The first and most basic thing you learn as a psychologist is: People are different (from each other). If there’s one thing the test reading process taught me is that readers are different and want different things from a novel. That’s why a 140,000-word novel can still feel rushed to some readers in the end, while others are perfectly content.
You might have read my article on story questions.
For some readers, the story question is “Will the two main characters get together?”
But for other readers, the story question is “Will they overcome the obstacles of society and their own fears to not only get together, but to build a solid relationship?”
Some readers love reading about established relationships others prefer the suspense of the first meeting and falling in love.
Take Backwards to Oregon, for example.
At the end of the novel, Luke and Nora had reached Oregon, declared their love for each other, and made love. But their journey together was only just beginning. They were just starting to accept their love for another woman and Luke was only just starting to accept herself. They hadn’t yet built the kind of deep, unshakeable trust they share in Hidden Truths, after 17 years together. They built the foundation for that kind of love on the journey to Oregon, and I was happy to leave the rest up to the readers’ imagination.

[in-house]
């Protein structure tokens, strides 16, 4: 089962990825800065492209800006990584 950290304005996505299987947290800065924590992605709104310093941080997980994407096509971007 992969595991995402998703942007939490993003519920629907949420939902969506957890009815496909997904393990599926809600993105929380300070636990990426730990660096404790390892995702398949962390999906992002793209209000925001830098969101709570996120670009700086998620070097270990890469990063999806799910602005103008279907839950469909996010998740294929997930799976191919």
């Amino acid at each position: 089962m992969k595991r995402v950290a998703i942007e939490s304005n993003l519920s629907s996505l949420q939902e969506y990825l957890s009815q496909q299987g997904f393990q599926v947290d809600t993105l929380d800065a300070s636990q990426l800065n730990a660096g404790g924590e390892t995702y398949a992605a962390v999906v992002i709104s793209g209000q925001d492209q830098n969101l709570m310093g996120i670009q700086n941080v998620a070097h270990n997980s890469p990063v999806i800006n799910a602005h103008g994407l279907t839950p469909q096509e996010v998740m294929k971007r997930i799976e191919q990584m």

For me, the novel ended with them getting together, taking the first of many obstacles on their road to a life together. I provided a glimpse of the future to let readers know there’s a happy end, but left it up to the reader’s imagination how they overcame the other obstacles.
And that’s perfectly fine for the readers who read with the first story question in mind, but not for the readers who read with the second story question.
So I’m learning not to wrap up my novels too soon to provide a satisfying end for all readers.
Created by Krystel Contreras & Jorge Courbis